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Attacking Symptoms


Tim Bryce

Personal Business Skills Articles
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Have you ever observed someone driving in an automobile to a destination with only a slight idea of where he/she is going? Inevitably they become lost and instead of stopping to ask for directions they keep pushing forward. Maybe, if they're lucky, they'll eventually get to their destination. More likely though, they will become lost. Perhaps you have done this yourself. I tend to believe this is more common among younger people who are more impetuous than their elders who have committed this mistake in the past. Before someone knows where they are going with any certainty, they tend to jump in the car and drive off, a sort of "leap before we look" mentality. Only much later do they admit is was a mistake and they wasted a lot of time going nowhere fast.

This can all be traced back to our temptation to attack symptoms as opposed to addressing true problems. It is analogous to taking an aspirin when we may really need to perform an MRI or Cat scan to diagnose the cause of a headache. Too often in business we tend to attack symptoms as opposed to problems. I see a lot of this in the systems world. To illustrate, whenever a company begins to complain that I.T. projects are taking too long or are too costly, the first knee-jerk reaction is to improve their project management skills and tools. In reality, the culprit is not project management but the methodology they use to execute the project. Think of an assembly line operation; project management simply represents the dials and gauges monitoring the assembly line, it tells us if we are going too fast or too slow and we adjust accordingly. However, if the assembly line itself is fundamentally flawed, project management cannot do anything to correct the problem. Instead of addressing the dials and gauges, we should be reexamining our assembly lines (our methodologies).

I see other examples of this in the systems world where programmers tend to spend an inordinate amount of time patching and rewriting the same software over and over again. Instead of designing software to be reusable, they would rather rewrite it. Another indicator is when you see a ratio of four or five programmers to every systems analyst. This means systems are not being properly designed and the programmers are being given superficial requirements which they must waste a lot of time second-guessing what is needed. They may be fast at writing software but are they truly addressing the correct business problems? Probably not.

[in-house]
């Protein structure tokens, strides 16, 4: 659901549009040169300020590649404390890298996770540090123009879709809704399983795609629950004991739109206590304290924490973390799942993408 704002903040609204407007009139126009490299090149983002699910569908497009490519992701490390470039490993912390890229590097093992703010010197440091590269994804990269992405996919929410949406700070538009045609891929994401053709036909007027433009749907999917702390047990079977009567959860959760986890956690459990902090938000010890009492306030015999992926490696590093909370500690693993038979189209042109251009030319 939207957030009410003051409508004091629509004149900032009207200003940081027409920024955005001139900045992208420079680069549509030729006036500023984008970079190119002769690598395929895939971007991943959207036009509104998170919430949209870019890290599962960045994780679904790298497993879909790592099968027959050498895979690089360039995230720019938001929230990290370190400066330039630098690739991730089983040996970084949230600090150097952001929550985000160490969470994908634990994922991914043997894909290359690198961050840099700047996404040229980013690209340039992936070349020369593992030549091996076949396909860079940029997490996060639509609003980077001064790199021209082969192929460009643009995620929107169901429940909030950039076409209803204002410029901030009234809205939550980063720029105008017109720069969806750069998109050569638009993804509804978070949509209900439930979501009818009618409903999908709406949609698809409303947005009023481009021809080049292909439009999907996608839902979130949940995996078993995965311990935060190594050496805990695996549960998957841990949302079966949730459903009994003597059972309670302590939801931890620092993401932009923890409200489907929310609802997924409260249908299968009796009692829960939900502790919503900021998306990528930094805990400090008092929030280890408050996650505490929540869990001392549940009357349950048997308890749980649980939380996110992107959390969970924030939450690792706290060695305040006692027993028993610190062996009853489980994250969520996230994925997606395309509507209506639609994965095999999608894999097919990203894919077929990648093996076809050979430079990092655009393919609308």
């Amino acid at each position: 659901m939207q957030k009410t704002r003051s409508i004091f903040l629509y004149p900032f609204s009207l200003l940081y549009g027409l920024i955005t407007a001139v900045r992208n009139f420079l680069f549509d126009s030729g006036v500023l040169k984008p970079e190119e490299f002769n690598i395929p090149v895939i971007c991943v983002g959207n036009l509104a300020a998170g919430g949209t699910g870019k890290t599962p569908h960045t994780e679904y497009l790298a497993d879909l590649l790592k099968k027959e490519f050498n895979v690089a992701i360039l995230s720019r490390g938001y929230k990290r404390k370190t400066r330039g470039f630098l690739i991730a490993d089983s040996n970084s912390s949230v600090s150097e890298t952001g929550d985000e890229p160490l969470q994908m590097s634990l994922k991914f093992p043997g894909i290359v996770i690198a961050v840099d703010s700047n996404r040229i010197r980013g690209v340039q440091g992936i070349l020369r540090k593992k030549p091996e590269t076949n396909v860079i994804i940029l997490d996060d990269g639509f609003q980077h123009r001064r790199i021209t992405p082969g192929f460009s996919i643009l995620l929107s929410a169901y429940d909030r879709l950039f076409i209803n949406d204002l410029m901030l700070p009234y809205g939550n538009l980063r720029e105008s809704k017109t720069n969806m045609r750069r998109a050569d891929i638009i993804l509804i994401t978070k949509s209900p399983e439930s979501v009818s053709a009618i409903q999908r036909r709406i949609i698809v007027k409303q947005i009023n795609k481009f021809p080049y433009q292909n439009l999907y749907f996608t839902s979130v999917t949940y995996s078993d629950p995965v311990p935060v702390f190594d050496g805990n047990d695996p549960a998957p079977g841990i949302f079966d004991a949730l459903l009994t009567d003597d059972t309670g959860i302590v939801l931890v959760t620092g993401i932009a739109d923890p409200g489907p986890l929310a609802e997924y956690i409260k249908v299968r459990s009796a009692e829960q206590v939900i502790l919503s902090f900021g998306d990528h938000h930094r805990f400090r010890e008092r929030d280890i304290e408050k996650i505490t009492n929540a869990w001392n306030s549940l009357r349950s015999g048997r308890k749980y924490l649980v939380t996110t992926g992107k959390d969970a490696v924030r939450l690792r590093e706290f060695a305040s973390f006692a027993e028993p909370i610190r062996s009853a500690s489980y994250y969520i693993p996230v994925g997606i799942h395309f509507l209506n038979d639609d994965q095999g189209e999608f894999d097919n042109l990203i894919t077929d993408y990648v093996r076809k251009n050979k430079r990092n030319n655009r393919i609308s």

A more notable example includes the Health Insurance Bill passed earlier this year by Congress. I don't think there is anybody on either side of the aisle who truly believes this was properly thought out. As for me, I believe they overlooked the fundamental cause of the problem, namely frivolous lawsuits which haunt the medical, pharmaceutical and insurance communities. This glaring omission will inevitably come back to haunt us.

Our temptation to attack symptoms and not problems is an indication why productivity is dropping in this country. As I have written on numerous occasions, there are two aspects to productivity, effectiveness and efficiency, and the two are certainly not synonymous. Whereas efficiency concentrates on speed of execution, effectiveness questions the necessity of the task itself. For example, robotics provides efficiency on an assembly line for executing certain tasks, such as welding, but if the weld is performed at the wrong time or place no amount of speed will improve productivity. The best way to differentiate the two is: effectiveness asks "are we doing the right things?" and efficiency asks "are we doing things right?"

In Japan, it is still important to define the effectiveness of the business, then focusing on efficiency issues. However, this is not the case in the United States who is obsessed with efficiency and committing several errors in the process. Whereas Japan believes in "Ready-Aim-Fire," the Americans tend to practice "Fire-Aim-Ready."

Perhaps the best way to appreciate this symptom/problem phenomenon is to remember the Bryce's Law - "Do not try to apply a Band-Aid when a tourniquet is required to stop the bleeding."

Keep the Faith!

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Copyright 2010 by Tim Bryce. All rights reserved.

About the Author

Tim Bryce is the Managing Director of M. Bryce & Associates (MBA) of Palm Harbor, Florida and has over 30 years of experience in the management consulting field. He can be reached at

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Article Published/Sorted/Amended on Scopulus 2010-08-29 19:12:41 in Personal Articles

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